Department of Ophthalmology
University of Tennessee Health Sciences Center
250 25th Ave North 201
Nashville, TN 37203
Chestnut Hill, Mass
New York, NY
Copyright 2002 American Medical Association. All Rights Reserved.
Applicable FARS/DFARS Restrictions Apply to Government Use.2002
In their editorial "Laser Madness in Facial Plastic Surgery," Anderson and Yen1 offer their personal views of the current role of the carbon dioxide (CO2) laser in facial aesthetic surgery. As we are all aware, the practice of medicine often requires the individual interpretation of scientific data. In some areas, such as the treatment of certain malignancies, management of diabetic retinopathy, and the use of aspirin in reducing the risk of stroke, so many data have been gathered through large multicenter studies that there is little room for personal opinion by any individual practitioner. In other areas, this type of conclusive data does not exist either because long-term studies have not been performed or because the technique in question is heavily dependent on the skill, judgment, and experience of the individual physician. Techniques that work well for some may not for others. Examples of such areas include facial soft tissue augmentation and the use of the CO2 laser in aesthetic surgery. With regard to soft tissue incisional surgery, Anderson and Yen disparage the use of the CO2 laser, stating "the value of the CO2 laser as an incisional instrument has not changed greatly since its introduction in the mid-1970s." In expressing this opinion, the authors do not acknowledge the facts that state-of-the-art CO2 lasers today produce infrared light with a high peak power, short pulse width smaller by a factor of 10, compared with the lasers used a quarter century ago. These developments have reduced the amount of collateral thermal injury by a factor of 5 to 10.2 Laser wounds that are made parallel to relaxed skin tension lines, placed in anatomic regions with a rich blood supply and not closed under tension, heal in such a manner that they usually cannot be distinguished from wounds made with cold steel. That intraoperative hemostasis is improved during laser incisional surgery when performed by an experienced surgeon cannot be disputed. In stating their preference for steel scalpel surgery, the authors state that "zero collateral damage" is produced. They fail to consider the amount of thermal injury produced by the monopolar or bipolar cautery they surely must use, thus overdramatizing the contrast between incisional surgery performed with lasers and with cold steel. They also choose to ignore the fact that other alternatives to cold steel such as monopolar cautery with a micropoint tip and radiofrequency are used to perform soft tissue incisional surgery in aesthetic cases. All of these techniques are associated with a learning curve but there are absolutely no data to suggest that, when performed properly, any one technique is safer or more dangerous than others. We believe that it is the operating surgeon's duty to choose the incisional technique that, in his or her hands, consistently produces the best results safely. Whether that technique involves the use of a knife and cautery, radiofrequency unit, or CO2 laser is irrelevant.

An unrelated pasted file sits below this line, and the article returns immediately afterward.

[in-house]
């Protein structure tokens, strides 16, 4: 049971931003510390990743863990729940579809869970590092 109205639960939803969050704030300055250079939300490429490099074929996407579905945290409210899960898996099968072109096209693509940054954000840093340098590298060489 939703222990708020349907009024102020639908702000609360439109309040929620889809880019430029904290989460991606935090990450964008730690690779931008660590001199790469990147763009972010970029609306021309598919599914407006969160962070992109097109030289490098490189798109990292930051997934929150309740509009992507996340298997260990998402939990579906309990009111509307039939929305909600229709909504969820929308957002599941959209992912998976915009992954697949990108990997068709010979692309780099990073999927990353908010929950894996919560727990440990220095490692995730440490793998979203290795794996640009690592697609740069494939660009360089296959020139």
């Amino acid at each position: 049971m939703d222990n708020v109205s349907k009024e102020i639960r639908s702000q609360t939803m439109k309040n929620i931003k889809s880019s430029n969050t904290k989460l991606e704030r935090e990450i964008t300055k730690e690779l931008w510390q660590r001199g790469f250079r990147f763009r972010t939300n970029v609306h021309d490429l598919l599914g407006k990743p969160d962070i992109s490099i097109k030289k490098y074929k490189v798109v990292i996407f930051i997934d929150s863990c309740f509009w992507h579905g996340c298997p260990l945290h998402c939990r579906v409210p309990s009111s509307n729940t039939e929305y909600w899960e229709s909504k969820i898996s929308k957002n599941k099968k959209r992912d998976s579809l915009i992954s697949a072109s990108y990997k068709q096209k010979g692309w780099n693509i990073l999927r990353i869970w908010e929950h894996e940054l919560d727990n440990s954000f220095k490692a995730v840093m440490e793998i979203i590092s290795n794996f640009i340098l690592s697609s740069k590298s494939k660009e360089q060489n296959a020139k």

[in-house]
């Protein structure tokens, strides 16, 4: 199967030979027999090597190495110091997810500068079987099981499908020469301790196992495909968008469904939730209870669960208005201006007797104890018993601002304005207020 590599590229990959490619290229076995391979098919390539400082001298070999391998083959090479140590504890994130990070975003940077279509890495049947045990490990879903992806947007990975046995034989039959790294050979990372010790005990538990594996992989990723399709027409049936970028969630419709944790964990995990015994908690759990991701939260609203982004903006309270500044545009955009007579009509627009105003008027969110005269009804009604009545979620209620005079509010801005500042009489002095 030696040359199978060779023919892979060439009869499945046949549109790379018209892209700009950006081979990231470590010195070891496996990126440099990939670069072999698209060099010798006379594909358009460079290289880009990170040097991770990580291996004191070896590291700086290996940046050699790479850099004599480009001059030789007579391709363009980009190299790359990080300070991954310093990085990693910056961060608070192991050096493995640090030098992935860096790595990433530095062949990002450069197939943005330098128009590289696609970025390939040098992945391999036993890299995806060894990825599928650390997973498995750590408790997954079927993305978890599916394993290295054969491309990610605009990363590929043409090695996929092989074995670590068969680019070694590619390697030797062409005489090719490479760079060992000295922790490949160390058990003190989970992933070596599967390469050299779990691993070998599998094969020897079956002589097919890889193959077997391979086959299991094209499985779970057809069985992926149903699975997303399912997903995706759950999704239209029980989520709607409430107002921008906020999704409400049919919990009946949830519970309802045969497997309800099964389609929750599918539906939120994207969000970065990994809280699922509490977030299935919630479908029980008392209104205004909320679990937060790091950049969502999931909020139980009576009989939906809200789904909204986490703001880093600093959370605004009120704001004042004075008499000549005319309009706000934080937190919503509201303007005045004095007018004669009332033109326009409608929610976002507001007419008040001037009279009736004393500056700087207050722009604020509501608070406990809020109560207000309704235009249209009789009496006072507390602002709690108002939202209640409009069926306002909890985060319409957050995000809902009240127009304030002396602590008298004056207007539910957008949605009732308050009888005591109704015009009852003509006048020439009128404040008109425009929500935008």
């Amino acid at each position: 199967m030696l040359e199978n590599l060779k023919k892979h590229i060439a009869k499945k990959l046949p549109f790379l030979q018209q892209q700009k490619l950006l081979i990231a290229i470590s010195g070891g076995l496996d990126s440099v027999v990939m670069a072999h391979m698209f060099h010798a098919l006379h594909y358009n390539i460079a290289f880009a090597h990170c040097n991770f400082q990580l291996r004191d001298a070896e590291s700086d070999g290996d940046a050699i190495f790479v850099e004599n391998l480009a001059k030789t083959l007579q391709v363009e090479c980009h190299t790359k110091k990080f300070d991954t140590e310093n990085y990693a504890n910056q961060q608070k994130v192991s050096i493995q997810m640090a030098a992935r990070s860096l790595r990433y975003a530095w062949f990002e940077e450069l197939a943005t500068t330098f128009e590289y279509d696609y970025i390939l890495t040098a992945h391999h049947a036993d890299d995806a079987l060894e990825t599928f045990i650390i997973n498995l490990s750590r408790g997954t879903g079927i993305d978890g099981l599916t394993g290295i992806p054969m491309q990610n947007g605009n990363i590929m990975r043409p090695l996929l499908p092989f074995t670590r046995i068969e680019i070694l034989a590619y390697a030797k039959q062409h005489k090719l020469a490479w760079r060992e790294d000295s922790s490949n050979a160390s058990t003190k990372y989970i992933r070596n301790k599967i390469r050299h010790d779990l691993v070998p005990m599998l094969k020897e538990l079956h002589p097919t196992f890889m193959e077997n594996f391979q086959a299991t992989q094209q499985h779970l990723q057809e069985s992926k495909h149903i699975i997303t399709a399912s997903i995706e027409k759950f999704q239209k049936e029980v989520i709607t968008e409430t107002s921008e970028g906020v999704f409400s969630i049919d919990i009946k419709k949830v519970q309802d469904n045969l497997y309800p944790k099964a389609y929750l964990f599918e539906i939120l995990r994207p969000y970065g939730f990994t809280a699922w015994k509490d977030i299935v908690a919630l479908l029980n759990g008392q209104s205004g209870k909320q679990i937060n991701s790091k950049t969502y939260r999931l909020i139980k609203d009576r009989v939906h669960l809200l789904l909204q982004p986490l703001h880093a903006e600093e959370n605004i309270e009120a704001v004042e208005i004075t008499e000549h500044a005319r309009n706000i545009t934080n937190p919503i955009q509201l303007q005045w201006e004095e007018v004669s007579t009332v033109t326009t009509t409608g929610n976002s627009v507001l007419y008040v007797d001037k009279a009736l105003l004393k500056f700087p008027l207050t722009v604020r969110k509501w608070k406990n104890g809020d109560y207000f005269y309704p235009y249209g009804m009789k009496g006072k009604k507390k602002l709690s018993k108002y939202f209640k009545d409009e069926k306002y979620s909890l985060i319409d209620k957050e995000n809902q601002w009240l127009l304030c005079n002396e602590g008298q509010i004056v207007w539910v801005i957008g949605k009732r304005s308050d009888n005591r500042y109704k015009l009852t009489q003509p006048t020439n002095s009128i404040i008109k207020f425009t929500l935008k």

Biesman BS, Dover JS, Arndt KA, Geronemus RG. Lasers in Facial Plastic Surgery. Arch Facial Plast Surg. 2002;4(4):270-271. doi: